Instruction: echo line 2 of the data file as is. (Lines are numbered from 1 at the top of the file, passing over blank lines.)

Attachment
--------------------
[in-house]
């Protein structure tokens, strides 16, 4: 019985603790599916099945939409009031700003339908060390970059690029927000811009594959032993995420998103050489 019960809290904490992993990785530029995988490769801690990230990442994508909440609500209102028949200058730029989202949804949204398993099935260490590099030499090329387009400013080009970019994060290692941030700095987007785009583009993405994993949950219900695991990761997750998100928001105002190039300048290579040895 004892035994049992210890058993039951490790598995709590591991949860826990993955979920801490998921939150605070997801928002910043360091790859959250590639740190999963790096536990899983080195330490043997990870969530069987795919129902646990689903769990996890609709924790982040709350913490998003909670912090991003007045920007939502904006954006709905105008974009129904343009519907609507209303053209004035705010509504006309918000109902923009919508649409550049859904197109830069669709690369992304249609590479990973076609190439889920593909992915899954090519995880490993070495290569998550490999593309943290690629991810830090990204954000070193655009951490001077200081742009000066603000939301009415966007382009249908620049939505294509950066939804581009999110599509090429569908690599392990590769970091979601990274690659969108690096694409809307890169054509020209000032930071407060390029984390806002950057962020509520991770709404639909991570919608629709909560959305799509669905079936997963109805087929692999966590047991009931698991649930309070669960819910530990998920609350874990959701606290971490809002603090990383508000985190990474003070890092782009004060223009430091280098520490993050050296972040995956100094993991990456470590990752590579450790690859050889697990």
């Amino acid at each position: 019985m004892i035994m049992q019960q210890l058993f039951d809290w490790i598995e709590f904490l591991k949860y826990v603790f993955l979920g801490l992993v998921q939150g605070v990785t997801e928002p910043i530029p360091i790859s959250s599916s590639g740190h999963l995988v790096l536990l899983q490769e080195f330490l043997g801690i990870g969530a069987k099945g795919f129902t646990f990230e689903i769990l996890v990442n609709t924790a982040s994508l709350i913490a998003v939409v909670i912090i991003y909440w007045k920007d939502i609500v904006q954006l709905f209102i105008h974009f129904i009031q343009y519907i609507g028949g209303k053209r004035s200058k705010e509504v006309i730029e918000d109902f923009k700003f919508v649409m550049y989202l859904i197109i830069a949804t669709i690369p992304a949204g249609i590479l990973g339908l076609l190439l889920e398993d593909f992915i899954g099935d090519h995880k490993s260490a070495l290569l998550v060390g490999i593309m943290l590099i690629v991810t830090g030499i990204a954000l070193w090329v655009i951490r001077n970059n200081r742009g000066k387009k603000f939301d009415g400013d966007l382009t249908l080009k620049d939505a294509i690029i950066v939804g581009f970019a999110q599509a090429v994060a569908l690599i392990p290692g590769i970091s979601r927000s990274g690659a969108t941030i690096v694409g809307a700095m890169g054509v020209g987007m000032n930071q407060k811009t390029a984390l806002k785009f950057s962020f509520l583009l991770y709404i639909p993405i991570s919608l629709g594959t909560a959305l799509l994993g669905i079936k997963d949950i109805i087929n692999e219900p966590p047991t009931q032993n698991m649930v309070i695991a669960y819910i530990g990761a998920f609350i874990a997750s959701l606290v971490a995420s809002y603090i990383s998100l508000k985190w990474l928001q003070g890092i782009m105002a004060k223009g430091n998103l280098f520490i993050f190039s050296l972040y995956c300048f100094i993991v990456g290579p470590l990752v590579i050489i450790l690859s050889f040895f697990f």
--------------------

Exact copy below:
């Protein structure tokens, strides 16, 4: 019985603790599916099945939409009031700003339908060390970059690029927000811009594959032993995420998103050489 019960809290904490992993990785530029995988490769801690990230990442994508909440609500209102028949200058730029989202949804949204398993099935260490590099030499090329387009400013080009970019994060290692941030700095987007785009583009993405994993949950219900695991990761997750998100928001105002190039300048290579040895 004892035994049992210890058993039951490790598995709590591991949860826990993955979920801490998921939150605070997801928002910043360091790859959250590639740190999963790096536990899983080195330490043997990870969530069987795919129902646990689903769990996890609709924790982040709350913490998003909670912090991003007045920007939502904006954006709905105008974009129904343009519907609507209303053209004035705010509504006309918000109902923009919508649409550049859904197109830069669709690369992304249609590479990973076609190439889920593909992915899954090519995880490993070495290569998550490999593309943290690629991810830090990204954000070193655009951490001077200081742009000066603000939301009415966007382009249908620049939505294509950066939804581009999110599509090429569908690599392990590769970091979601990274690659969108690096694409809307890169054509020209000032930071407060390029984390806002950057962020509520991770709404639909991570919608629709909560959305799509669905079936997963109805087929692999966590047991009931698991649930309070669960819910530990998920609350874990959701606290971490809002603090990383508000985190990474003070890092782009004060223009430091280098520490993050050296972040995956100094993991990456470590990752590579450790690859050889697990």